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Political Sites and their Bias
by: Rob Vollman (read profile)
Added: Oct 23, 2007
What are your favourite sources of on-line political information and editorials?

What are your favourite sources of on-line political information and editorials?

There are a wide variety of sites from which to choose. It's kind of like US Television Media, where you can go to one station and see illegal immigrants cast as brave heroes helping build their nation, fighting against a racist system. Switch to another, and they're grave security threats sucking their system dry and that they should be a wall to keep them out.

Personally, I find that very refreshing, which is why I include the Internet on my list of sources. Every issue, and every perspective on an issue, is going to be covered somewhere.

I divide all my sources into four broad categories:

1. Objective, unbiased sources of information

2. Sites that believe themselves to be objective and unbiased, but actually have a very obvious bias.

3. Sites that have an admitted bias, and stick to it.

4. Sites that have an admitted bias, but are unafraid to go (and even vote) against their party.

Sites that fall into the first category are extremely rare. Since most of those who claim to be in the first category are actually in the second, I actually prefer those in the latter two categories.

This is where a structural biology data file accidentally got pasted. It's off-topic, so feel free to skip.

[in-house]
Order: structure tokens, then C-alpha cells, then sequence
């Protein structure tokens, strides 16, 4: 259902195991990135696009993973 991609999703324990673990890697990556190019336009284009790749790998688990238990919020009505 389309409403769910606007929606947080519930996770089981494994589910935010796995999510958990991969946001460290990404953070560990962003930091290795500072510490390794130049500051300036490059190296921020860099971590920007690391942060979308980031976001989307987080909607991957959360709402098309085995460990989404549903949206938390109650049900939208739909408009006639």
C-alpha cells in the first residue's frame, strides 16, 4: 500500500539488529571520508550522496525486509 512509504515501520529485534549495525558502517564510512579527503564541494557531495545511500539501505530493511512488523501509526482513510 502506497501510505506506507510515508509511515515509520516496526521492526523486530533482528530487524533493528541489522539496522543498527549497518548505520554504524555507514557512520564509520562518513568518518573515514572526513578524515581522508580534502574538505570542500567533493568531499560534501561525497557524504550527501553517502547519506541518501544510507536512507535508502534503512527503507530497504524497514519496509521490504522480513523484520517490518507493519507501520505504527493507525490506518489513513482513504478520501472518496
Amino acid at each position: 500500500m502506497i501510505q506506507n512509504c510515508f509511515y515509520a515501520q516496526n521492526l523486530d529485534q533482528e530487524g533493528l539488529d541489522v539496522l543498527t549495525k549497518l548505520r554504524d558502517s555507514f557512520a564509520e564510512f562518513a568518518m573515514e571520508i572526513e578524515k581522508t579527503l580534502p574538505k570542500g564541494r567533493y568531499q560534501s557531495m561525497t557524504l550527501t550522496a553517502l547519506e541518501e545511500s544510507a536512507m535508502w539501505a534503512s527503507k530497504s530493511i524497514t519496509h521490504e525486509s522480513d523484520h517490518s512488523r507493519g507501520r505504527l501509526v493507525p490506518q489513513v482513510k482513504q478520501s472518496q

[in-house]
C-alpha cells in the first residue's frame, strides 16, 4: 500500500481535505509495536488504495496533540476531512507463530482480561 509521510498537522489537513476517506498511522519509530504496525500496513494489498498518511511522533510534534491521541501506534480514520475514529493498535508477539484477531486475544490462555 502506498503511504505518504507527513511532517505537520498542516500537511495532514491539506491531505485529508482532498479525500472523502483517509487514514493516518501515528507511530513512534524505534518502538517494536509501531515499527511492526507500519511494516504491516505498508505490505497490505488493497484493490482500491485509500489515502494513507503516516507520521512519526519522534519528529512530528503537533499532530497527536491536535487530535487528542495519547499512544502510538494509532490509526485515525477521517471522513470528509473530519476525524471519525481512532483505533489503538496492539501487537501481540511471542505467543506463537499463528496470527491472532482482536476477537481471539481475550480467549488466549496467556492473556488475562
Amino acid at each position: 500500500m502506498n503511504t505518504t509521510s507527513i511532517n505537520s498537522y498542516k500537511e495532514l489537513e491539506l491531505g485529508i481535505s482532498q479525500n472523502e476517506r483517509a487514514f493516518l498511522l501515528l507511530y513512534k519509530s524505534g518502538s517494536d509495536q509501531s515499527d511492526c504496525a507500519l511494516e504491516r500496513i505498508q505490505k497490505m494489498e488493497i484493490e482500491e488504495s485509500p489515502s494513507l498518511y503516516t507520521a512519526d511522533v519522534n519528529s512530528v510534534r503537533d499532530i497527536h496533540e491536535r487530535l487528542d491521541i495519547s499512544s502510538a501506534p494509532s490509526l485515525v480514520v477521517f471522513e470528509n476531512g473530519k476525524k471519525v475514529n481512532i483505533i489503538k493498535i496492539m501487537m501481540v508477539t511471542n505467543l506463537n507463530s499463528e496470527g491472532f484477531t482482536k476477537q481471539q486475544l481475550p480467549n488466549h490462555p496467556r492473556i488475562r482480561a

The CBC, and to a lesser extent the Globe and Mail, are excellent examples of the second category. These sites are still of tremendous value, but it takes extra effort to decode and unspin their stories and editorials. And despite this, you often still get taken for a ride without even knowing it.

Obviously, each party's web sites themselves are the best examples of this third category. But most bloggers have publicly aligned themselves with a party, too.

Surprisingly, I enjoy sites in category three. First of all, I find it very honest and refreshing for certain sites to admit to being so partisan that if a political opponent were to solve homelessness, then they'd find a way to prove that homelessness was actually a good thing. Not only are these sites entertaining, but there are certainly times that you can find great value in a fringe opinion. Many of today's brilliant perspectives were once fringe.

Which brings us to the fourth category. Just because a pundit has aligned themselves with a particular party doesn't mean that their writing is going to be heavily biased. We all have our beliefs and opinions, and obviously we're going to notice that these generally align themselves with one of the party's platforms. Fortunately, many bloggers don't feel this means that they're compelled to abandon to revise those opinions that differ.

In the end, there is value (and entertainment) in all four types, so I'm glad to have them. In the pre-Internet age there was just the second category. We live in good times.


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